Opposition supporters rally after Friday prayers in Tahrir Square in Cairo February 4, 2011. (Reuters/Suhaib Salem)

Ten years after Arab Spring, journalism more dangerous and deadly in region

The Torch is a weekly newsletter from the Committee to Protect Journalists that brings you the latest press freedom and journalist safety news from around the world. Subscribe here.

Ten years after the Arab Spring, journalists in the Middle East and North Africa confront grave threats while trying to report the news. The historic upheaval has had profound and wide-ranging consequences for press freedom, as authorities and non-state actors use both novel and traditional means to suppress reporting and target individual journalists—including imprisonment, online censorship, and murder.

After making his way across the border by foot, Iranian journalist and 2020 International Press Freedom awardee Mohamed Mosaed sought asylum in Turkey. Mosaed has been sentenced to four years and nine months’ imprisonment in Iran in retaliation for his work. Mosaed told CPJ that when he arrived, he was detained by Turkish police and told he would be returned to Iranian custody. After journalists and advocates around the world spoke out, Turkish officials said deportation “is not on the table.”

Global press freedom updates

  • Egyptian journalists Hamdi al-Zaeem and Ahmed Khalifa detained on false news and terrorism charges
  • Journalist Kilwe Adan Farah detained, accused of murder in Somali state of Puntland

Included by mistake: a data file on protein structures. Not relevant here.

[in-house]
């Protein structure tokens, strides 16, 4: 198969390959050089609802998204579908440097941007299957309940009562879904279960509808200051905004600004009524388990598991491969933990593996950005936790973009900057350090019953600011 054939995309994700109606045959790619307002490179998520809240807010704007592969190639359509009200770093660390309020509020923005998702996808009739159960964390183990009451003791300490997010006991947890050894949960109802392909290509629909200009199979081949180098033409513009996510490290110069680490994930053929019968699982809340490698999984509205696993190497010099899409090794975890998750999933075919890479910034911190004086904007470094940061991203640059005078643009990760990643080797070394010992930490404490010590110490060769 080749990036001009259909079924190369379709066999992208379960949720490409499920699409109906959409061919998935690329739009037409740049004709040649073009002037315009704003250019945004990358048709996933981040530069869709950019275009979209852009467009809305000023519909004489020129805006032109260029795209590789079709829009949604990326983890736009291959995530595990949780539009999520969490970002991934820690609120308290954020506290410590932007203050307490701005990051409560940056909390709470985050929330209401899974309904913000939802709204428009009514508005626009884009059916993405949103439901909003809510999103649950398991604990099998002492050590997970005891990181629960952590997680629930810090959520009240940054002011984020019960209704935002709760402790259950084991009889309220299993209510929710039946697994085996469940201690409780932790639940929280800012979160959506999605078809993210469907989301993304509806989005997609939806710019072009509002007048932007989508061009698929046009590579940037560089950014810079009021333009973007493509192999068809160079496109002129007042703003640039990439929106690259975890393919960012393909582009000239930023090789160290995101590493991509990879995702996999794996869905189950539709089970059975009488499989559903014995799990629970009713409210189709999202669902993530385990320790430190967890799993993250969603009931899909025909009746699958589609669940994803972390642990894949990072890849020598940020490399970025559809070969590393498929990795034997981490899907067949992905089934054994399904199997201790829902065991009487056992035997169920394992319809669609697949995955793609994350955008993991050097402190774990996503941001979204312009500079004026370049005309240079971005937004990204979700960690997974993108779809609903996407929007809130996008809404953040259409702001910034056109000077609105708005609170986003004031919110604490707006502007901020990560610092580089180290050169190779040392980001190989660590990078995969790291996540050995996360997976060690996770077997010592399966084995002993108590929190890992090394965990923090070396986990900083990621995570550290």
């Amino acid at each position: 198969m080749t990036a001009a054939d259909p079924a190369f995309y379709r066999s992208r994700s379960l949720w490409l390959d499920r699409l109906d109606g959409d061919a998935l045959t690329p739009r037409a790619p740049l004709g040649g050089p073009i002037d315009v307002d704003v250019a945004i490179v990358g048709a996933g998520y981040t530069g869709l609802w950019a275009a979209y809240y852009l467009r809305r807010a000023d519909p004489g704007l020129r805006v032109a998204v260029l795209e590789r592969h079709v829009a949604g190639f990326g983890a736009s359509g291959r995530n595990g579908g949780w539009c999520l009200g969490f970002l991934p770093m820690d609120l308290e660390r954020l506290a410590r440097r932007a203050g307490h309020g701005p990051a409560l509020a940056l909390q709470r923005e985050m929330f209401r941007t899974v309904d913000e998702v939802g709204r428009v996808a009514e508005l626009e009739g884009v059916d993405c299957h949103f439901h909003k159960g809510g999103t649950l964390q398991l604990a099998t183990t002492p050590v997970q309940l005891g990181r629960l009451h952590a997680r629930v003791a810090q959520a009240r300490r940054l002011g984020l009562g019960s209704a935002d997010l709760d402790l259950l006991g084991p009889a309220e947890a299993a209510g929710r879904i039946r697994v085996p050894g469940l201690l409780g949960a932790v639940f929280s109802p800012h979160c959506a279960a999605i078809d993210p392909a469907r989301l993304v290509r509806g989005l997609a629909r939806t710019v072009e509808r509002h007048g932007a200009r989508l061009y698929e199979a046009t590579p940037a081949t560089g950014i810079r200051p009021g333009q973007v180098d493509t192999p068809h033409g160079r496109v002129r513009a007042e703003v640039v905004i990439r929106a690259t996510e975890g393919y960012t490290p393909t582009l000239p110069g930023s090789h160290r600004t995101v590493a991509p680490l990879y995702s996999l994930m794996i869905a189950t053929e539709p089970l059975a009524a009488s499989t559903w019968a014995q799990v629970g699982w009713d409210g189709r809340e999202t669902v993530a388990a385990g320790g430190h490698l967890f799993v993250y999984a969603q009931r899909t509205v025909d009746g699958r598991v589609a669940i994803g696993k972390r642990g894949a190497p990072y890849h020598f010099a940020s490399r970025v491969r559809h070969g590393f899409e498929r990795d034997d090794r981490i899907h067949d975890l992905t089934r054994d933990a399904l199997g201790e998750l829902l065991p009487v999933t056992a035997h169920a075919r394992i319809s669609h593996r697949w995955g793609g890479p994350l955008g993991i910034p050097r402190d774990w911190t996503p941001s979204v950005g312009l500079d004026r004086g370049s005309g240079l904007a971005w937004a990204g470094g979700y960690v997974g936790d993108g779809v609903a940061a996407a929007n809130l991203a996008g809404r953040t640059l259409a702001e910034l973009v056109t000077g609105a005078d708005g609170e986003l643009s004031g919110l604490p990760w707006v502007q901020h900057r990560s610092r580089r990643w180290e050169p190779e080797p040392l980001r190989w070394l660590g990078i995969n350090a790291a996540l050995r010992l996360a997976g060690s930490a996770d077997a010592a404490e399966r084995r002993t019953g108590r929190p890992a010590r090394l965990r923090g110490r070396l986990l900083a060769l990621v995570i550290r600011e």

• Turkish journalist Orhan Uğuroğlu attacked in Ankara. Separately, Turkish police raid Etkin News Agency, arrest reporter
  • Inter-American Commission on Human Rights orders Colombia to protect journalist Ricardo Calderón
  • Portuguese police surveilled, interrogated journalists in leak investigation
  • Argentine municipal government files criminal complaint over journalist’s COVID-19 reporting
  • Russian journalist Dmitry Timoshenko repeatedly arrested, fined over protest coverage. Separately, the country’s media regulator announced fines for RFE/RL outlets under expanded “foreign agent” law
  • Nigerian security forces seize journalists’ cameras, delete photos
  • Lebanese journalist Radwan Mortada questioned over port explosion criticism


Award-winning journalist Maria Ressa was handed a new cyber libel charge and warrant as state-orchestrated attacks escalate in the Philippines against her and Rappler, the news organization she founded. In response, more than 80 organizations in the #HoldTheLine coalition publicly condemned the latest charges. Join us in helping to #HoldTheLine!

Hear from Ressa directly when CPJ Executive Director Joel Simon joins her in conversation Monday at an online event hosted by Frontline, “Speaking Truth to Power: Press Freedom in the Age of Disinformation.” Learn more and RSVP.

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